Last week, the New England Journal of Medicine published a study that caused my heart to skip a beat: daily supplementation of fish oil did not reduce the rate of lethal cardiovascular events (heart attack, strokes, irregular heart beat) in patients at high risk for such events.
As an avid fish oil enthusiast and chronic hypochondriac, it's an understatement when I say that this unsettles me. Even though I am more at risk for a panic attack than a heart attack, I still assumed that taking a daily dose of fish oil would protect me from the day that I keel over from eating too much take-out Chinese food.
Now that this may not be the case, I thought it wise to investigate further on the topic of fish oil and its potential to enhance health before officially retiring my take-out menu drawer.
Is it worth the cost and fishy breath that comes with taking fish oil supplements, or is this just another pharmacological pipedream?
What is fish oil?
Although fish oil preparations have been around for ages (the precocious British first extracted cod liver oil around 1775), only recently has fish oil supplements been regarded as being the closest thing to the fountain of youth. In fact, just by typing the term fish oil in any online search engine (I prefer to ask Jeeves) you may find all sorts of health benefits just by taking a few pills of fish fat a day. Fish fat, you say? Essentially, yes.
Fish oil can be cultured from most marine life, ranging from mackerel to the great white shark. As these fish pray on smaller fish, plankton, and microalgae, they accumulate chemical buildings blocks of fat in their tissues that the fish oil supplements we buy are based on. Specifically, eicosapentaenoic acid (EPA), and docosahexaenoic acid (DHA), both part of the omega-3 fatty acid group, are largely studied as potentially health-enhancing substances when taken regularly. In basic lab settings, these molecules have been shown to reduce inflammation on a cellular level.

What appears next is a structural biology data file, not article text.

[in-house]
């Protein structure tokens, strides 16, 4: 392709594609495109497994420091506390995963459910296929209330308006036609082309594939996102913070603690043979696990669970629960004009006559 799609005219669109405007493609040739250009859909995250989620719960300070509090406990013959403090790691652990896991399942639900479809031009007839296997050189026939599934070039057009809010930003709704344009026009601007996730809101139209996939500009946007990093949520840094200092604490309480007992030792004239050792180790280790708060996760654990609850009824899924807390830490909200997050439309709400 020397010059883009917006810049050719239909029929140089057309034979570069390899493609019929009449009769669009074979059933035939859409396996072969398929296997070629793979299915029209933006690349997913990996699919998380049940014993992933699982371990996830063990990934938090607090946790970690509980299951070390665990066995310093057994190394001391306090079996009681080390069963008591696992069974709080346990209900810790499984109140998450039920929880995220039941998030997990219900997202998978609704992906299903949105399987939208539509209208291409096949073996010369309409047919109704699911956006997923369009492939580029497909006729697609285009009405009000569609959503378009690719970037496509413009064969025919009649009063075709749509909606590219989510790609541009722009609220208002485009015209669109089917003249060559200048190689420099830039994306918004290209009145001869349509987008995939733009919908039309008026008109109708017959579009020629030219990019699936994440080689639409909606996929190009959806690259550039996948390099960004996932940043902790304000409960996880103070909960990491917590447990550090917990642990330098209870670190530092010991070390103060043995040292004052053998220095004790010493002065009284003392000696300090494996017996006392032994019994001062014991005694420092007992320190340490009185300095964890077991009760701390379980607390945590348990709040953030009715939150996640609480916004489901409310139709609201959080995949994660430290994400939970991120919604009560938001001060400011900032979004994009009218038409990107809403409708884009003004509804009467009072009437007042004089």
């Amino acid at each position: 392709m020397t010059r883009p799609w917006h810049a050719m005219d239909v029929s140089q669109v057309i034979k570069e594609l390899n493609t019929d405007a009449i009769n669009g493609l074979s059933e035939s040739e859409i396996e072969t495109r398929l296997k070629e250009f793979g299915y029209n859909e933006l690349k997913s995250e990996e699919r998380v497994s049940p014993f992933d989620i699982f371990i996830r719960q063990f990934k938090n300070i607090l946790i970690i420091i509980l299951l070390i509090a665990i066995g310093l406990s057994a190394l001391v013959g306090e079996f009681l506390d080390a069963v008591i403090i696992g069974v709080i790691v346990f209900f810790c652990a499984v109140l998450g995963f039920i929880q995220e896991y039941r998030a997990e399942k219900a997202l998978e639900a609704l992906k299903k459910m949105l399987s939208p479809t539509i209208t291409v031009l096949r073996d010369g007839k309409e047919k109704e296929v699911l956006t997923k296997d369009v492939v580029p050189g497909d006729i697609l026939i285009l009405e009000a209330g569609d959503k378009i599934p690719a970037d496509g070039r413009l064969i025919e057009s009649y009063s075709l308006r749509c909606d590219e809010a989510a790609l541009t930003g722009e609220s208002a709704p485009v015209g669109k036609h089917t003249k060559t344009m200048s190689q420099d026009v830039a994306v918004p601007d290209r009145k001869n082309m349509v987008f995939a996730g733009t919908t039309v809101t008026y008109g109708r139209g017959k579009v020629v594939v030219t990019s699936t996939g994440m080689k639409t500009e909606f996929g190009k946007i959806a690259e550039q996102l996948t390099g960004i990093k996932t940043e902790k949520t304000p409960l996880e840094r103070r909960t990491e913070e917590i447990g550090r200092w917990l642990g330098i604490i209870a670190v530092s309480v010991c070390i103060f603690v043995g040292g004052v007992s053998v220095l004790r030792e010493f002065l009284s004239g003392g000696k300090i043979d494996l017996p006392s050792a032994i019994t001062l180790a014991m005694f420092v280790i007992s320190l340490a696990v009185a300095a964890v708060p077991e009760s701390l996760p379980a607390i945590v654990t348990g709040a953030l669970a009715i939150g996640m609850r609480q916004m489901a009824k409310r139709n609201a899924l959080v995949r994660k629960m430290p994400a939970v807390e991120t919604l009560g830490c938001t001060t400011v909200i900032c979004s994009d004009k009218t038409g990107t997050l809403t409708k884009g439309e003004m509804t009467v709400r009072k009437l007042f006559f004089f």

Because it is this inflammatory physiological state that is thought to damage vital organs and contribute to a wide array of human disease, researchers began to clinically test the anti-inflammatory molecules in humans in search of any benefits.
And benefits they certainly found.
Similar to the online search of fish oil we've all just completed, finding core clinical scientific journal articles studying the effects of fish oil on human health was, yes, like shooting fish in a barrel. (No applause necessary.)
Even limiting my search to the past few years revealed substantial evidence for the protective benefits of fish oil on human disease.
Are you worried about your eyes? Omega-3 fatty acid supplementation has been shown to significantly reduce the risk of age-related macular degeneration, the leading cause of adult blindness in industrialized nations, in the studied female population (sorry, guys).
Are you feeling down? Taking daily doses of fish oil significantly reduced depressive symptoms in a patient population experiencing major depressive episodes without co-existing anxiety symptoms. Taking omega-3's has also been shown to protect the heart.
Studies have associated fish oil consumption with reduced triglycerides, a type of fat compound linked to hardening of the arteries and strokes, and found to increase in heart function in patients with congestive heart failure.
For as many journal articles I found suggesting fish oil to be the next slam dunk in medical pharmacology, I discovered just as many clinical trials showing it to be a complete air-ball.
In one study population, omega-3 supplementation in combination with diet and exercise did not improve weight loss. There goes tonight's beef fried rice and egg rolls.
In another study, high dietary intake of fish oil was found to increase the risk of contracting type-2 diabetes. Admittingly, frightening.
Take Home Point:
Fish oil is certainly not the coming messiah. Taking it regularly will not make us immortal any more than jogging an extra mile a day or keeping that beef jerky bag in the grocery aisle.
Because remember, fish oil supplementation is essentially that--a supplement to our otherwise supposed healthy living.
So in the end, will I continue to brave the fishy breath and ever-widening hole in my pocket? Yes.
But I will also run that extra mile and, perhaps one day, resist the jerky.
Follow Brian Secemsky, M.D. on Twitter: www.twitter.com/BrianSecemskyMD